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Judith Dupré’s books investigate history through the lens of an individual building type, whether skyscrapers, bridges, churches or monuments. She seeks to captivate the imagination of the general reader, and illuminate the relationship between the arts, the built environment and one’s quality of life. Her narrative nonfiction books have been critically received and translated into fourteen languages. Her editorials and essays have appeared in America, Architectural Record, The New York Times, Time Magazine, USA Today, The Daily Beast, Huffington Post, and Wowowow, among others.
An image is just as likely to inspire an essay as something that is read or heard. Dupré is “one of the few historians who use photographs, drawings, prints, and paintings as original evidence in themselves rather than as mere illustrations of a textually delivered argument,” noted Bernard F. Reilly, president of the Center for Research Libraries. She also conceives of the books’ major design conventions and unique bindings. Expressing the multiple dimensions of time and history within the limits of the printed page is a persistent subtext.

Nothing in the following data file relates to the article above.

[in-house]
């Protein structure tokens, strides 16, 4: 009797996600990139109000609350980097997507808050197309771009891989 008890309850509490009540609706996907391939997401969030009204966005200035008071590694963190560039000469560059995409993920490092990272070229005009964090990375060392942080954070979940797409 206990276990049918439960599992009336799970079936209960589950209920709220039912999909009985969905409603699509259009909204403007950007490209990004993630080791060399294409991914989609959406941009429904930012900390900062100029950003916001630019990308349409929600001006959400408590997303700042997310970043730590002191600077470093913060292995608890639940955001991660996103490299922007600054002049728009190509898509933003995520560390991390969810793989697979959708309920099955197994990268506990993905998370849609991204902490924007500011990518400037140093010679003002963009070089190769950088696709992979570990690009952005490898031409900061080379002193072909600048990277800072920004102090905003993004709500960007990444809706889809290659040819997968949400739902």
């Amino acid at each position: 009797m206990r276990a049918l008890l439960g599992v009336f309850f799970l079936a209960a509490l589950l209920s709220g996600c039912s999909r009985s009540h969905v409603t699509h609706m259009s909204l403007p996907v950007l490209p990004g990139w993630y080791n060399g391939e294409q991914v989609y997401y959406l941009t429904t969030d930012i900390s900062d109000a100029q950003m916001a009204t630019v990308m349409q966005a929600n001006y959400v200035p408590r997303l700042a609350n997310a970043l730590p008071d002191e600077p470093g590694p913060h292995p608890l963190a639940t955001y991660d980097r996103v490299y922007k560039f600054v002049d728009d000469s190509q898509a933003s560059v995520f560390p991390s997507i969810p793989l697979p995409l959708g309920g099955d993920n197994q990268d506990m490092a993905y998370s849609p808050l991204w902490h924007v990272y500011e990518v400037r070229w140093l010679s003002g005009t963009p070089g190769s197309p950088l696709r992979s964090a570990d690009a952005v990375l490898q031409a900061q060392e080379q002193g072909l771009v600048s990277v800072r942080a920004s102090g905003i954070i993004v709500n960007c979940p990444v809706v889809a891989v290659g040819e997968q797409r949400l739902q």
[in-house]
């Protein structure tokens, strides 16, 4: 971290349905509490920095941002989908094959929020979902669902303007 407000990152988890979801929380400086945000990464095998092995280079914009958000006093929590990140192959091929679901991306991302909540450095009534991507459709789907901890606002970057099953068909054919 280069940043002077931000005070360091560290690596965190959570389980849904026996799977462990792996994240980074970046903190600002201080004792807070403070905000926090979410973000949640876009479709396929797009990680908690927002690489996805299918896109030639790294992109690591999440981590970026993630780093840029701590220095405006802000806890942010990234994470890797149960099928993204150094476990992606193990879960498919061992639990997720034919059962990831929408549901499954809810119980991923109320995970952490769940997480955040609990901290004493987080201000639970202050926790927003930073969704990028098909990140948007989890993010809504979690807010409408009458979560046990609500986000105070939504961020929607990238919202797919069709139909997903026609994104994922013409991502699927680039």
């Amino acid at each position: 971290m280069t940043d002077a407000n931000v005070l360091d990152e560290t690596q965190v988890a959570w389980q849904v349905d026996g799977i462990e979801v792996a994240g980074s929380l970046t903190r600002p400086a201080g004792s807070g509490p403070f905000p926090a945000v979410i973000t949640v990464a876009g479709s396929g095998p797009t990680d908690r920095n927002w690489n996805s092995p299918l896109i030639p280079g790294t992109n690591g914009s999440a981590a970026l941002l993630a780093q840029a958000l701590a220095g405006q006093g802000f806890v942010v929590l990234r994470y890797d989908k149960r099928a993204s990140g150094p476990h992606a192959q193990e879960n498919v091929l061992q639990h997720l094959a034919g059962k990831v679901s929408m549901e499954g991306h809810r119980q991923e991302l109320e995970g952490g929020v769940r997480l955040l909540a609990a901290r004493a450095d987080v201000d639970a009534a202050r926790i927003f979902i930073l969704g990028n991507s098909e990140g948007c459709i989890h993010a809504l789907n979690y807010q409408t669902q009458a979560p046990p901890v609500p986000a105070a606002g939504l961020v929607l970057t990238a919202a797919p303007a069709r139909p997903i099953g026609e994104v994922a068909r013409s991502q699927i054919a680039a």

A book’s excellence relates to a fundamental physicality—the book’s hand, how it feels when one holds it, the sensual intake of its paper, scent, color, the way the type inhabits the page and dances fast then slow with the white spaces. The best of them seem to breathe, are living things. A good book inspires a covetous desire to own both the aesthetic and ideas espoused, making you think about the subject matter and also about the book itself. It inspires love.